Going self-employed: Is it right for me?
A MENTA guide to going self-employed in the UK
Do you dream of being your own boss? Do you have brilliant business idea? Are you ready to make your vision a reality?
The attraction of self-employment is bountiful, as are the benefits:
● More autonomy over your work and flexibility in your working hours – offering increased work-life balance, particularly appealing for those with caring responsibilities
● Heightened job satisfaction – you are pursuing your passion, exercising your creative flair and applying your skills to what you are best at
● Greater earning potential – day rates for freelance or self-employed consultants tend to be higher than those salaried
And with the number of self-employed people in the UK now standing at nearly 5 million, the draw for the entrepreneur, the start-up or the freelancer to go it alone is ever growing.
So, you have an idea. You’re passionate about it. You’re full of enthusiasm and excitement for the future (keep this up!). But you have some questions.
How do I turn my dream into a reality? And crucially, is self-employment right path for me?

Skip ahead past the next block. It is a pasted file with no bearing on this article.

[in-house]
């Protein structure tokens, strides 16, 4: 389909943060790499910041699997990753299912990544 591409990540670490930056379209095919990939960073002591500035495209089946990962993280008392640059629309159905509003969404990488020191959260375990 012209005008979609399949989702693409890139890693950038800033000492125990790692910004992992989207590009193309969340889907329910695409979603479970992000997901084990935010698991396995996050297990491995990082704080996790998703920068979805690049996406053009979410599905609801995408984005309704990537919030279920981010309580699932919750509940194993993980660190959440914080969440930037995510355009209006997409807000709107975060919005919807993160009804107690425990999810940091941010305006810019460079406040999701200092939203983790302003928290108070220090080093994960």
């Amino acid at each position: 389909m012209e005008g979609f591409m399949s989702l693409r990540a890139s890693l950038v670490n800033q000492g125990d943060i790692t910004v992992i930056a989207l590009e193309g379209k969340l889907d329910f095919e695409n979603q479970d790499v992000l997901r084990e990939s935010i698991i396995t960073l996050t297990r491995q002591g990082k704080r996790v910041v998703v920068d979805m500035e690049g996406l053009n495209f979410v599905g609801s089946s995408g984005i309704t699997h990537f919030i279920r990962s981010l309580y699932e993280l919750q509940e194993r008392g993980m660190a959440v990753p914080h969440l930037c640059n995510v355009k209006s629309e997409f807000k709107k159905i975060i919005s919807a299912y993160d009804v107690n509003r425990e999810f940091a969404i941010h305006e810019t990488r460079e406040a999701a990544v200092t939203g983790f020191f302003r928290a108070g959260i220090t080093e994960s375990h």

We’re here to help, but in order to answer these two questions, you need to answer a few more…
Define the “why?” – What is the need for your business?
Defining the purpose of your business – not just what you do, but why it is of value to your customers – underpins your entire business plan and informs every decision you make thereafter.
This crucial first step in establishing a business is often not given the attention it deserves, but it needn’t be a daunting process. Consider the following:
● Who are your customers? Why should they buy from you?
What need can you fulfil/problem can you solve? If you’re unsure what the answer is – ask. Market research, surveys, product trials and focus groups can provide invaluable insight.
● Who are your competitors?
Who else in your market is offering similar products or services? How can you offer something different, something extra, something unique or something better? Learn from your competitors. They may also provide valuable collaboration opportunities.
● What is your motivation?
What makes you passionate about your business idea? What unique skills can you utilise to make your business a success and where are your skills gaps? The freedom offered by
self-employment also inevitably means you’ll encounter many challenges along the way, but it is your passion and motivation for what you do that will see you through.
For further support in defining your business and developing your business plan, click here.
Financing your dream – How will you finance your business?